Kendrick Lamar – Section.80 album review

Kendrick Lamar is an impeccable lyricist. His flow seems natural, at times striking with a rapid, staccato delivery. Other times, he slows it down, allowing his rhymes to be malleable, and shape themselves into whatever form they see fit. Lamar, along with Odd Future, Pac Div and many others, have put California back on the map for hip hop, delivering a new, refined approach, and implementing some of the lyrical themes common in rap with a fresh, and innovative perspective. Lamar’s latest album, Section.80 is a testament to that statement.

From the very beginning, what stands out and contributes so much to Section.80’s delivery, is its production. Some parts are minimalist; spacey, Kid Cudi-esque chords float over snares and layered vocals, allowing Lamar to deliver bar, after bar, after bar. “Hol’ Up” showcases the perfect matrimony between great production, and great rhymes. Soulful horns provide the melody, while Lamar delivers in a fashion similar to Camp Lo, creating a story through his effortless flow.

“A.D.H.D.” has an old-school, G-funk vibe to it; reverberated synths provide a surreal atmosphere for Lamar’s “high tolerance.” “Poe Man’s Dream” is Lamar’s biographical track; from talking about family problems, to wanting to help out friends, Lamar creates an evocative narrative, and contributions from rapper GLC, makes it even better.

“Chapter Ten” sounds like something out of a Sa-Ra album; distorted, fuzzy vocals, and a non-stop, onslaught delivery from Lamar, will make you wish this track was more than just one minute and 15 seconds long. “Keisha’s Song” describes the life of a girl with an unfortunate situation. Ashtro Bot’s contributions to the track will not go unpraised; something of a modern-day Frank Sinatra, but with a lot more rasp, Bot’s vocals in the chorus are absolutely infectious.

“Kush and Corinthians” is such a great track; groovy jazz sounds grow and fade out, with different instruments becoming a part of Lamar’s incomplete puzzle, as he reflects on life, and its many mysteries. The soulful vocals from BJ the Mystery Kid are a nice addition too. “Blow My High” is such an out there song, but in a good way. Weird, spacey sounds sporadically appear behind funked-out synths, while Lamar humorously rhymes over it.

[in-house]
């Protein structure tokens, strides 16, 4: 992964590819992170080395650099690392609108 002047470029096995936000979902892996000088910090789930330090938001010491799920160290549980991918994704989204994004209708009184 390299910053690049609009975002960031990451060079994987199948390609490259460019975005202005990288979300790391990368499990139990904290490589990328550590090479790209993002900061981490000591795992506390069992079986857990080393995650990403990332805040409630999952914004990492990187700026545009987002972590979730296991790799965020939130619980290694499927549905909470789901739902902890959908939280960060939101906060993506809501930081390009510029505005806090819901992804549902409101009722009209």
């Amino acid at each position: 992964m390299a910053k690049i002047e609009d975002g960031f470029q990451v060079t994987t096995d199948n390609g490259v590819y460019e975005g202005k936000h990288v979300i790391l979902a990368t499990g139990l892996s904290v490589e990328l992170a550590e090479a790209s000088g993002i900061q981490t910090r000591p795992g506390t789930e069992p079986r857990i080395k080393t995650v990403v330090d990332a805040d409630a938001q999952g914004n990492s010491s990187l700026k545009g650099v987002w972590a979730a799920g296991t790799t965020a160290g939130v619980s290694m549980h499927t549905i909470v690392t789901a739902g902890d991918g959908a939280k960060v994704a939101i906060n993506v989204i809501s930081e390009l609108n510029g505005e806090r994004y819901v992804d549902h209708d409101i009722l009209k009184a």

“Ab-Souls Outro” stands out with its fast-paced, bebop production, and Lamar’s accurate and precise delivery. Ab-Soul brings an aggressive approach similar to P.O.S. in his rhymes; each one is passionate and heartfelt, hitting you where it counts. Similar to the improvisational keyboards and saxophones in the song, Ab-Soul and Lamar deliver in the same way, some of their rhymes seeming organic and instantaneous, like that of a John Coltrane, or Miles Davis solo.

“HiiiiPoWeR” ends out the album with its enjoyable J. Cole production, and Lamar’s insightful lyrical content.

This album is amazing; it presents itself as something more than just a piece of recorded music. It provides a message, with that message being, “stand for something.” Maybe this is due to Lamar’s upbringing in a world filled with violence and hardship, making a way for himself regardless of his experiences. Where ever the message derives from, it is obviously significant, and allows the album to have something of a concept behind it. The production is flawless; it takes chances, allowing moments to experiment and branch out, resulting in a positive outcome. Section.80 is welcoming and enjoyable, and if you have not heard of Kendrick Lamar, then this would definitely be a great place to start.

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